Diversity & Inclusion

A 360-Degree Look at the Importance of Diversification in Business

By Doron Gerstel, CEO of Perion

We all recognize now that biodiversity is essential to a healthy planet and a thriving ecosystem. Variation creates resilience and improved survival, whether on land or at sea. In farming, growing a single crop – called a monoculture – reduces biodiversity and creates an environment more vulnerable to pests.

These principles extend to business in some important and valuable ways. In fact, diversification is more important today than ever, because we live in a world of dramatic unpredictability. Black Swans, as they are called, are becoming routine. With those x-factors firmly in mind, I’ve identified five diversity frameworks that apply the principles from our natural world to our commercial activities:

1. Diversification of people

The criticality of a diverse workplace doesn’t need elaboration, as a consensus has been reached. This 2019 paper from the World Economic Forum – titled “The Business Case for Diversity in the Workplace is Now Overwhelming” – does a marvelous job of pulling together all the threads in support of this powerful, inarguable thesis.

In fact, a diverse workplace will enable and accelerate all the subsequent pillars that I describe below, which work together to create meaningful and enduring business success.

2. Diversification of products

It doesn’t matter if you are a CPG company in the snack category, or a B2B company selling enterprise software, you are going to need strategic diversity in your offerings. That doesn’t mean you should abandon focus and ricochet all over the place. But it does mean that you can’t rely on a single product, because things are changing around you.

Just consider what might happen if your #2 competitor – or your #3 competitor, because they’re more likely to take a risk – launches a superior alternative positioned directly at your only product. It happens every day, especially in industries where the moats around products are more marketing-driven than innovation driven.

The best way to prepare for this reality is to surround your core product with flankers that are poised to pick up the slack should your hero product come under blitz attack. It can be differentiated by target, by price, by ingredient – if you’re the snack food example – or by target. You don’t have to race into this product diversity; you can launch with a low profile, or even have it ready on standby should circumstances demand that you expand your product set. Remember that diversity creates a healthy ecosystem, whether in the rainforest or in your specific market.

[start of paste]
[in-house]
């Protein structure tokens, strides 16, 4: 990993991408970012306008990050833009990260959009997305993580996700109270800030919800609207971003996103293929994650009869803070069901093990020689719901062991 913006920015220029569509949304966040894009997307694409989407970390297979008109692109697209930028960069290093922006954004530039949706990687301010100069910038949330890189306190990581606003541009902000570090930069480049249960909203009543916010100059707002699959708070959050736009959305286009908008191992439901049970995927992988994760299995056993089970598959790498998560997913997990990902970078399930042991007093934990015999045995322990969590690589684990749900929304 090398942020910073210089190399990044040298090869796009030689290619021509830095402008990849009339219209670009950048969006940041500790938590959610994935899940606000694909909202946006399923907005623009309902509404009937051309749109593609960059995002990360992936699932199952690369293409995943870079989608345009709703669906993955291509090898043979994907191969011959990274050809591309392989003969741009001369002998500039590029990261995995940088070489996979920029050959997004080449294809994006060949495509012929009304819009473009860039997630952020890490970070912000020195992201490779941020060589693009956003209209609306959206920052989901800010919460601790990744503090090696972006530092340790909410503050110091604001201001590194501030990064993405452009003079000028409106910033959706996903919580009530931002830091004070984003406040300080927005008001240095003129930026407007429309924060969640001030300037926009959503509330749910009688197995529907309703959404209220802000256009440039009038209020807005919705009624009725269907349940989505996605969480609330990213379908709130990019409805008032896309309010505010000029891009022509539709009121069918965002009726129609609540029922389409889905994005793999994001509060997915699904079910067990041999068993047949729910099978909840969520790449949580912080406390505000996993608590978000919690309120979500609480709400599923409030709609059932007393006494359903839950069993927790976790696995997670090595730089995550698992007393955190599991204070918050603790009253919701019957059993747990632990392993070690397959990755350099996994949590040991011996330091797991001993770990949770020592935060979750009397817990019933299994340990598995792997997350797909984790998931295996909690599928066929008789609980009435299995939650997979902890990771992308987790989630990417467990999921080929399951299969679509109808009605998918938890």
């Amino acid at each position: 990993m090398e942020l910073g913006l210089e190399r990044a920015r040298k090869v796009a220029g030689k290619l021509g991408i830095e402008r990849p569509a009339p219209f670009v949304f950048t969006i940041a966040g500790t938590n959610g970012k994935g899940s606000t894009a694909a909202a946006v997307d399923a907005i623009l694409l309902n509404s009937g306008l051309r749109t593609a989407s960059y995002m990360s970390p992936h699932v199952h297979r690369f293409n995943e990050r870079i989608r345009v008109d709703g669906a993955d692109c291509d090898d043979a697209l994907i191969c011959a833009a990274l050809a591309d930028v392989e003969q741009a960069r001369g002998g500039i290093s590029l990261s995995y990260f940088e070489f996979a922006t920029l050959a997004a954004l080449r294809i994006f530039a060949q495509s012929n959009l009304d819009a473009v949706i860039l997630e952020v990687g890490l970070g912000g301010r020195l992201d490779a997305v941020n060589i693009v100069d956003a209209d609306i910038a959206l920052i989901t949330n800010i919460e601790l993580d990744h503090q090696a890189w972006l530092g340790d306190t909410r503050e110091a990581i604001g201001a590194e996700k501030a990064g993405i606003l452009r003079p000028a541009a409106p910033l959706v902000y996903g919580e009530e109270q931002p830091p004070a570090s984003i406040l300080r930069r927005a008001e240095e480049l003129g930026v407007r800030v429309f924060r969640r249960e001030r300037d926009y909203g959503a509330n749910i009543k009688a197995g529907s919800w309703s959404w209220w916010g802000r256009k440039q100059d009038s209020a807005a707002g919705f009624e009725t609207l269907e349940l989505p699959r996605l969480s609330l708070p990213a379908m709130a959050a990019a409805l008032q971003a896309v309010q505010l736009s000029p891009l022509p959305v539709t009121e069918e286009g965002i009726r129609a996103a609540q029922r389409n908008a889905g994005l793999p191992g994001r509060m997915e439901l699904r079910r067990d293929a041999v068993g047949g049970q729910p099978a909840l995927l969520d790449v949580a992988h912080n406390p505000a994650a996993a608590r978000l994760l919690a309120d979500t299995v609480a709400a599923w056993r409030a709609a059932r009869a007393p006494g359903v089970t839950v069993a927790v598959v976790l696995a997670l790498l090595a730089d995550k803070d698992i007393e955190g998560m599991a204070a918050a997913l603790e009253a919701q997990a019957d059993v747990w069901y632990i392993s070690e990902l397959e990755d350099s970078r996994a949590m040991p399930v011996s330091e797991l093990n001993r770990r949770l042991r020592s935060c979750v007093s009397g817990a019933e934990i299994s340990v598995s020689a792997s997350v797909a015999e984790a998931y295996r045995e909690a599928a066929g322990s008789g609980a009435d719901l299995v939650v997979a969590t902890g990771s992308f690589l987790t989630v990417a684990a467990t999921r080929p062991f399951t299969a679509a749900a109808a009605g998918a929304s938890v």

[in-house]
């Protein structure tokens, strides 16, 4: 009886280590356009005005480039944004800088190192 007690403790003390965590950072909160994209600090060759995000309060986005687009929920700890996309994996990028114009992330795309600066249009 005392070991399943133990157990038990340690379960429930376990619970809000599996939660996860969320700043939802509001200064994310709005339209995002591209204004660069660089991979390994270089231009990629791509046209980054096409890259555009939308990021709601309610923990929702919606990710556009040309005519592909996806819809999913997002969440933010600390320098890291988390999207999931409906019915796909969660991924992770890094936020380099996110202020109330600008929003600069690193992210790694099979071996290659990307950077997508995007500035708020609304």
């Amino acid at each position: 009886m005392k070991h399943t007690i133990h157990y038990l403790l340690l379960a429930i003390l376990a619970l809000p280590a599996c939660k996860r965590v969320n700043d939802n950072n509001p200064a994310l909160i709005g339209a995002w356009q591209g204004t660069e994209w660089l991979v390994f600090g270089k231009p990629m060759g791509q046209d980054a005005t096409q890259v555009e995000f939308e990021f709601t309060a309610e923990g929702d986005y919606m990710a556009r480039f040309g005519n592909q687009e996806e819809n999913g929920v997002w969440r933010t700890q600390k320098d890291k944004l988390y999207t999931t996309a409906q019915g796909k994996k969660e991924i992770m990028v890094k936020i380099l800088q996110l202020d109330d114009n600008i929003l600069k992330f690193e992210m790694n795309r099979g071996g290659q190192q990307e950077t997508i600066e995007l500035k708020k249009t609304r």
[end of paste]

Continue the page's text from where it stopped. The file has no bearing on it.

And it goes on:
3. Diversification of innovation

Innovation is the lifeblood of a successful business, and diversity accelerates it. What’s more, there are many levels of diversity at work in a successful innovation program. First – getting back to my earlier point – diversity of human capital is key.

What’s also important to successful R&D diversification is a healthy variety of inputs. This has been described as “Open Innovation” - as opposed to the “unhealthy” belief that all good ideas have to come from inside. I am consistently encouraging my teams to pursue a collaborative approach to R&D, and I urge you to do the same.

Diversity of innovation is especially important as the business world continues evolve, forcing companies to quickly adapt to change. For instance, in the adtech space, third-party cookies have been central and essential to the growth of digital marketing efficiency for years. Today, with a cookie-less world looming in the near future, marketers must expand into emerging post-cookie technologies. The companies will forward-looking innovation will have the strategic breadth to win.

4. Diversification of supply chain and distribution

It doesn’t matter what business or category you are in, you need a diversified mix of options to assure that you have the materials you need to produce your products, and to get them to market. 

The stress that the pandemic put on the global supply chain demonstrated its fragility and lack of redundancy. All business leaders need to focus with heightened attention on their supply chains to assure that there is sufficient diversification both geographically and by manufacturing partners to cope with the risk of the next “Black Swan” event.

This need for diversification extends to the so-called “last mile” as well. It’s an innovation cluster that includes, of course, direct-to-consumer businesses and ecommerce, but also extends to order fulfillment. And to prepare for an elegantly integrated diversification of last-mile alternatives requires sophisticated data science resources, using AI, to enable the most cost-efficient options to be employed to manage literally thousands of scenarios.

5. Diversification of acquisitions

I’ve put this last, but it is certainly not least, and in fact is a critical component of a 360-degree diversification model. In a world where we look at M&A through a variety of lenses, what is often overlooked is how a diverse range of acquisitions can protect and insulate a company from unexpected twists and turns in its market segments.

I know from my experience that acquisitions which fit – and fill – a strategic “diversification matrix” are invaluable in giving a company the ability to pivot to the fastest-growing segments of its TAM (“total addressable market.”)

We have a lot to learn from nature, especially since businesses – and markets – are living organisms. Diversity creates resiliency and healthier ecosystems, wherever we look.

Doron Gerstel, CEO of Perion, a global ad tech company that operates across the three main pillars of digital advertising – ad search, social media, and display/video/CTV.

The views and opinions expressed herein are the views and opinions of the author and do not necessarily reflect those of Nasdaq, Inc.

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